We hope this essay will provoke some new ideas about how to help people become more discriminating consumers of news. Our recommendations boil down to a few basic ideas:

  1. Journalists have a role to play in helping consumers become more discriminating. Being fluent as a news consumer is not only the responsibility of news audiences.
  2. Journalists can begin to help audiences become more discriminating by building and presenting content differently, in a way that explicitly displays and answers key questions reader may have — through boxes, billboards, and other elements placed on top of or alongside traditional narratives.
  3. The questions readers have may vary by story type — and identifying how different stories raise different questions is a critical step.
  4. We are proposing a new term for what has been called “news literacy.” Instead of literacy — which suggests one is either capable of competently understanding news or not — we think the concept of “news fluency” is more apt. It more accurately describes the challenge of news consumption and implies that both the communicator and the audience have roles to play.
  5. Finally, if journalists do begin to build their journalism differently in the ways we suggest, we believe there are host of benefits. First, news fluency can scale to all consumers of news, rather than being confined only to young people and only in certain classrooms. Second, news content will improve if journalists know they will have to show their work more explicitly. And, third, to the extent people see journalists becoming more audience-focused, it may help with the issue of trust in media, building on the work of others in that field.

We’d also like to hear from you. If you are intrigued by these notions, or have already taken steps in this direction, please contact us.

Our goal is to collect as much information as we can about these efforts, teach them, and build what we hope is a new path in the work around trust and audience-focused journalism.

Other groups working on related issues

Improving media literacy among children and adults in the U.S. has been a goal for many years. Because of concerns over digital misinformation and the declining trust in American media, related efforts have launched more recently. Here are just some of the organizations working in support of media literacy through a variety of projects and methods:

Center for News Literacy programs are “designed to help students develop critical thinking skills in order to judge the reliability and credibility of information.” Stony Brook University School of Journalism. Howard Schneider, executive director.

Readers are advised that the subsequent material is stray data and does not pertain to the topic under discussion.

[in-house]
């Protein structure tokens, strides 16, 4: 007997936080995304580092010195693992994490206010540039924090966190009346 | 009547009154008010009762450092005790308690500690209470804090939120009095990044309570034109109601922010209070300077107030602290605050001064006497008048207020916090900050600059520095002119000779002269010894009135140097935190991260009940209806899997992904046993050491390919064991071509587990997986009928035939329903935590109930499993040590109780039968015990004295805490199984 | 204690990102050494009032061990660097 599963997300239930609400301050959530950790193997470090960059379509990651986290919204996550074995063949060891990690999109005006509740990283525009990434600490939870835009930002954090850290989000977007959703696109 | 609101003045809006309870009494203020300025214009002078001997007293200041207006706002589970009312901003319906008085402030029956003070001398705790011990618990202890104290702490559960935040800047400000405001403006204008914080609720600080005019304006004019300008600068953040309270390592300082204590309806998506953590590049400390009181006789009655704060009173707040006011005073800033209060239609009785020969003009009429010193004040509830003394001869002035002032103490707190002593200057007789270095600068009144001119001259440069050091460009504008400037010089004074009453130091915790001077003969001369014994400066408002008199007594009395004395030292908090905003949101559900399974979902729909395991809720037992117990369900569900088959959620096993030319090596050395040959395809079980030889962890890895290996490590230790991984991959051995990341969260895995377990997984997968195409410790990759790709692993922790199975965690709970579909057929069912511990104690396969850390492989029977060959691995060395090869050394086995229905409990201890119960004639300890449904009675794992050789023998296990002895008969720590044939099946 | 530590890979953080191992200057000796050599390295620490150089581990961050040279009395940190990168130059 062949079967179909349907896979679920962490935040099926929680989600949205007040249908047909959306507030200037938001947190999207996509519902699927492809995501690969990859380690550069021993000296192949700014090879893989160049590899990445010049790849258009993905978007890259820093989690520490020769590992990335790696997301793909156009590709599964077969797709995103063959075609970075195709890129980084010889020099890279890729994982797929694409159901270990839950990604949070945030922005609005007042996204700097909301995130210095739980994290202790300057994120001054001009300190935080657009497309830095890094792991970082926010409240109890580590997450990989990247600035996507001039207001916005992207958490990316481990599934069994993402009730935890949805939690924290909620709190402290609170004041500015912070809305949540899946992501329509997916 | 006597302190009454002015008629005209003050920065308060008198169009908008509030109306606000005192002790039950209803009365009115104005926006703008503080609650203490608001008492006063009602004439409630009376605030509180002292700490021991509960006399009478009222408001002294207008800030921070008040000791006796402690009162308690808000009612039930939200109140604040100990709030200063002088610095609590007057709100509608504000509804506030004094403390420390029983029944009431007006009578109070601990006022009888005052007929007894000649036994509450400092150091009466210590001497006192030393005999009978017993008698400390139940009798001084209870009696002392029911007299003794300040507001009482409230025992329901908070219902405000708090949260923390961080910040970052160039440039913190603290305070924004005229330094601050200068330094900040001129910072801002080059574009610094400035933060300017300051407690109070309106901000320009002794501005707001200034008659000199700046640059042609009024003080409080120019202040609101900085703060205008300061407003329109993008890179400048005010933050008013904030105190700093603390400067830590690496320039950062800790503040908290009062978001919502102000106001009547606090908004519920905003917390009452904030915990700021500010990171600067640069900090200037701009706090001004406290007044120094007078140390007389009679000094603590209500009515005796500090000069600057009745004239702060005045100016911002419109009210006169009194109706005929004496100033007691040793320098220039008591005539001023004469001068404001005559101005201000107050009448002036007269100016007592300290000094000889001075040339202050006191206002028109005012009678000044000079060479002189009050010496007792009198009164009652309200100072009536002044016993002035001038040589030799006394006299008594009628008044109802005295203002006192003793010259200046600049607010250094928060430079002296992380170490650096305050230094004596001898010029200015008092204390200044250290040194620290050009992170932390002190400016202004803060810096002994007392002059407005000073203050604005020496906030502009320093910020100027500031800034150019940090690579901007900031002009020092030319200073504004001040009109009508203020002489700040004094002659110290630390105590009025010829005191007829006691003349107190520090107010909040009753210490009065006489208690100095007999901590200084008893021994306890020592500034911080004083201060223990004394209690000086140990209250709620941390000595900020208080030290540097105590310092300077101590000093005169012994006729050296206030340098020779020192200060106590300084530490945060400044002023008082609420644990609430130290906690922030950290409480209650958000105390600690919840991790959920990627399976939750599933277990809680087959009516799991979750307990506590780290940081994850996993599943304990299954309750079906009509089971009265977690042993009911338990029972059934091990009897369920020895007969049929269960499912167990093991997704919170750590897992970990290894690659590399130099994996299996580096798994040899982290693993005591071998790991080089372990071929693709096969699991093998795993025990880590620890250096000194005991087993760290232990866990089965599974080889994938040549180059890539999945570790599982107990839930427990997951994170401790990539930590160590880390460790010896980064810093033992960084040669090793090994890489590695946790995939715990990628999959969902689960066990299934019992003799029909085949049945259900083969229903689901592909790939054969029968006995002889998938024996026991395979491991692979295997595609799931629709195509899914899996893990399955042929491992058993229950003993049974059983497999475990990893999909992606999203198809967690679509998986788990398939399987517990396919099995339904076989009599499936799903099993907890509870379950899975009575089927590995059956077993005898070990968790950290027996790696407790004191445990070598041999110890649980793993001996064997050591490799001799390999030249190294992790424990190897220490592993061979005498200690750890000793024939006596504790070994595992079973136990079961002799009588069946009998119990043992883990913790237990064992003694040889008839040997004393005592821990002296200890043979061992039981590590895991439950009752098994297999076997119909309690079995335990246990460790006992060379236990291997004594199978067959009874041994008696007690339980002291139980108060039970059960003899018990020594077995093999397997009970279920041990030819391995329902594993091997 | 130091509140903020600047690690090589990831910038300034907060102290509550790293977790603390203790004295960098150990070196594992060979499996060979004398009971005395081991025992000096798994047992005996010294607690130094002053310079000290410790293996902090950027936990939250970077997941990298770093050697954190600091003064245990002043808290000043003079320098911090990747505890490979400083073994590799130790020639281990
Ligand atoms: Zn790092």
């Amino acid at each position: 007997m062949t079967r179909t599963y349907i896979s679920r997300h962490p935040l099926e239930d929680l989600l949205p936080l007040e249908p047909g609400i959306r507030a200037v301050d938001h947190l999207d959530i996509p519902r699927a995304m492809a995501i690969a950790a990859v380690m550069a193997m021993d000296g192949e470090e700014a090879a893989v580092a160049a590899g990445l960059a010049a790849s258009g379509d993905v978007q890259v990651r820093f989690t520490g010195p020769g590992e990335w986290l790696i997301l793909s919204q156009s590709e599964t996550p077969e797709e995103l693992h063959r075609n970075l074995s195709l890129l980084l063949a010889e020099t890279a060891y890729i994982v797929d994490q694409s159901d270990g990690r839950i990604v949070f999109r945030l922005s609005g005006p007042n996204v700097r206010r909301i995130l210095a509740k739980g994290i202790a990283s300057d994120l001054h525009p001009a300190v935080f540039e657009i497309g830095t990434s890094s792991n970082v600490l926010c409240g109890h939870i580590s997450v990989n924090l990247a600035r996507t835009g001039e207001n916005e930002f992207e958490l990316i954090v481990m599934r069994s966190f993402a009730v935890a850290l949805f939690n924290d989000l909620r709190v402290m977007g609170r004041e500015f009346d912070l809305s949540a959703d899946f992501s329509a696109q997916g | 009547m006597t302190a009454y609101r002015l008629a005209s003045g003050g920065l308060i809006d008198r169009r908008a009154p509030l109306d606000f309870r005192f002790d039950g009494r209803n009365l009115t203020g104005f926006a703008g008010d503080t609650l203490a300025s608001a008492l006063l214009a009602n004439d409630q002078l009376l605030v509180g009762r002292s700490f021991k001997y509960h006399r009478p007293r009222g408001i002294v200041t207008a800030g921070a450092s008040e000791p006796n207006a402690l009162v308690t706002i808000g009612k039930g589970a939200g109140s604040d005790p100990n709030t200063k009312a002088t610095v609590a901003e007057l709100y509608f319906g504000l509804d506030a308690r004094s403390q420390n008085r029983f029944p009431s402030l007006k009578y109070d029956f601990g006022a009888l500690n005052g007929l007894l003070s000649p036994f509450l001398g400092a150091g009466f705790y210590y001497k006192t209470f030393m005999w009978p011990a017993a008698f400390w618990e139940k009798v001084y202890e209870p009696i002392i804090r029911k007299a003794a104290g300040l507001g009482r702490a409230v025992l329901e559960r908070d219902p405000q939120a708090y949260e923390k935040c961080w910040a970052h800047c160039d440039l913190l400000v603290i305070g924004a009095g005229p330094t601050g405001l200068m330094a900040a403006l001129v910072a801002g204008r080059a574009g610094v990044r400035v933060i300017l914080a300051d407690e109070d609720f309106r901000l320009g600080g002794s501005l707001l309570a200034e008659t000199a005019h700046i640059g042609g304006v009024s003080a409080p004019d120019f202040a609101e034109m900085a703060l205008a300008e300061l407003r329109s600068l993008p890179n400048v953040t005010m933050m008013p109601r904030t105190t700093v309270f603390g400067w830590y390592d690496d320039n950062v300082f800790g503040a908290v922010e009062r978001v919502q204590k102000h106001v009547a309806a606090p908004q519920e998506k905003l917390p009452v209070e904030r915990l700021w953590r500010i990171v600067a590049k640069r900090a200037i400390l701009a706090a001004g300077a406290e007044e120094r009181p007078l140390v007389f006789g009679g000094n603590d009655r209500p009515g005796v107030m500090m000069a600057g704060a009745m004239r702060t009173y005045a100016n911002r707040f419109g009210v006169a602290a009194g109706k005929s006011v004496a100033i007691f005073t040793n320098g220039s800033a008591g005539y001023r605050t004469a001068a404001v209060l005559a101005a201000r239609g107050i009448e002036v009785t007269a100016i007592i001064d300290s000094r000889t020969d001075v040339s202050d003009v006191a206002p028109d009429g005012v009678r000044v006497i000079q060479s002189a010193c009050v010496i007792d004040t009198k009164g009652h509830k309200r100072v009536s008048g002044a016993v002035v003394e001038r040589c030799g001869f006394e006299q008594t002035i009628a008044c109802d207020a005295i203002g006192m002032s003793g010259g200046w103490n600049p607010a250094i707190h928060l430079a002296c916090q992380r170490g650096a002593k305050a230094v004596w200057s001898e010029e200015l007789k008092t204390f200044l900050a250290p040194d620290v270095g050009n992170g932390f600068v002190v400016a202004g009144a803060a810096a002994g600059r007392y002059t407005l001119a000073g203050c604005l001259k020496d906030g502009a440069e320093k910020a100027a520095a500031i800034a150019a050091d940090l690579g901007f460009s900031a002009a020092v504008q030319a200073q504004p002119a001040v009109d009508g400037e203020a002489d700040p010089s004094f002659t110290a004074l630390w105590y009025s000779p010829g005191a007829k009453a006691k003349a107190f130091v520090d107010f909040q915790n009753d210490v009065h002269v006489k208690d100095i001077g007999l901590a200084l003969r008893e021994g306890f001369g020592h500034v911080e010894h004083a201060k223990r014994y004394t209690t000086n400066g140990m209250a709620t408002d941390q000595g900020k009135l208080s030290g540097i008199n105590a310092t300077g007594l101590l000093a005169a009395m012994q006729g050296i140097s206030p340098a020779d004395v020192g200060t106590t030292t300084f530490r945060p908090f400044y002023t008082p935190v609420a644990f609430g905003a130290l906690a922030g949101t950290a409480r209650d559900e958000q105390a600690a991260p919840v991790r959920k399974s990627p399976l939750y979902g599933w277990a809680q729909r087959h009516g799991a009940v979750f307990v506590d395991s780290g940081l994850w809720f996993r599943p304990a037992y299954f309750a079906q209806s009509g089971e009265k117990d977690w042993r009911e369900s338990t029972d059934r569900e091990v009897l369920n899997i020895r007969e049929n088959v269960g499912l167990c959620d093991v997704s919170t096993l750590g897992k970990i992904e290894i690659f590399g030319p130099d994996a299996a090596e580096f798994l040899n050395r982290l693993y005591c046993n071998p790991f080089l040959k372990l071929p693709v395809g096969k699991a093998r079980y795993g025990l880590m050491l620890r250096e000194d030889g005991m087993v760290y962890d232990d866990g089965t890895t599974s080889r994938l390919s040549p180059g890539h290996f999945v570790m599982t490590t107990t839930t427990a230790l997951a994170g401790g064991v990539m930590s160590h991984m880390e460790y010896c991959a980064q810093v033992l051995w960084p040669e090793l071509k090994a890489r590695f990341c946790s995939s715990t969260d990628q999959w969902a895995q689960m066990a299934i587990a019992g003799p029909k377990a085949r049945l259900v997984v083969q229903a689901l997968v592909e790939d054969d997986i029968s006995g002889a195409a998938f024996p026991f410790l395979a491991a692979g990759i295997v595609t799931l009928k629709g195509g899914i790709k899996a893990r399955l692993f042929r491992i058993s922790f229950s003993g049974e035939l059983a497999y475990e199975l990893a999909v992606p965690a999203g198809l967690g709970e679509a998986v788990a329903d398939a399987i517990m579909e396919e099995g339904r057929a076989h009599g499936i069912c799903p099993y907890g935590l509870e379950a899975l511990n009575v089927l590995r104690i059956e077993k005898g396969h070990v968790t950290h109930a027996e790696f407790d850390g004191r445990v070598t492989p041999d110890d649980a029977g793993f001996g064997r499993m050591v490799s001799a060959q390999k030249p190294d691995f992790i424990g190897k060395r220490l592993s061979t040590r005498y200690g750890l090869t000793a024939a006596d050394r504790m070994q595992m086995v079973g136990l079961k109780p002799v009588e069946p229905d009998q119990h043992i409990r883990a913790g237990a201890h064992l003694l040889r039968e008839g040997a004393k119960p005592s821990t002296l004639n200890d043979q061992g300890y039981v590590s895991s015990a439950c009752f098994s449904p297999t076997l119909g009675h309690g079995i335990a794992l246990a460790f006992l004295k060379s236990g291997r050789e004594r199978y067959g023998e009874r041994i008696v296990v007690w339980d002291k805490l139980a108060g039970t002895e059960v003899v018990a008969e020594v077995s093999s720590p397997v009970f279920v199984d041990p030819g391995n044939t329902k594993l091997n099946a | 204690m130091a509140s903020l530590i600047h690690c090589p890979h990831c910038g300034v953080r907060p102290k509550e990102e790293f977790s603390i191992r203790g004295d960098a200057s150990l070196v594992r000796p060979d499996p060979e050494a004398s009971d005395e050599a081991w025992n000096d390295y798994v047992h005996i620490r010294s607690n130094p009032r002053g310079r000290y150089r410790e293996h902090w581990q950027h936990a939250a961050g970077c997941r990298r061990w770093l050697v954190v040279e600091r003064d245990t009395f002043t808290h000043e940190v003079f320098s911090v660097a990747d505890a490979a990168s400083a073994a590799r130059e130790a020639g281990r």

MediaWise is “aimed at helping middle and high school students be smarter consumers of news and information online.” Poynter Institute, Local Media Association, Stanford University, Google.

National Association for Media Literacy Education aims to “see media literacy be highly valued by all and widely practiced as an essential life skill for the 21st Century.”  Developed through the Partnership for Media Education, a public/private collaboration. Michelle Ciulla Lipkin, executive director.

NewsCo/Lab efforts are “aimed at helping the public find new ways of understanding and engaging with news and information.” Arizona State University. Dan Gillmor and Eric Newton, co-founders.

News Integrity Initiative examines “new ways to achieve news literacy, broadly defined.” CUNY Graduate School of Journalism.

The News Literacy Project “helps young people use the aspirational standards of quality journalism to determine what they should trust, share and act on.” Alan C. Miller, founder and CEO.

The Trust Project is designed to help news organizations provide “truthful, verified news and information in a context that gives them meaning.” Santa Clara University Markkula Center for Applied Ethics. Sally Lehrman, director.

Trusting News Project set out to answer “How do news consumers decide what information to trust, and how can journalists teach users to be smarter consumers and sharers?” Reynolds Journalism Institute. Joy Mayer, director.

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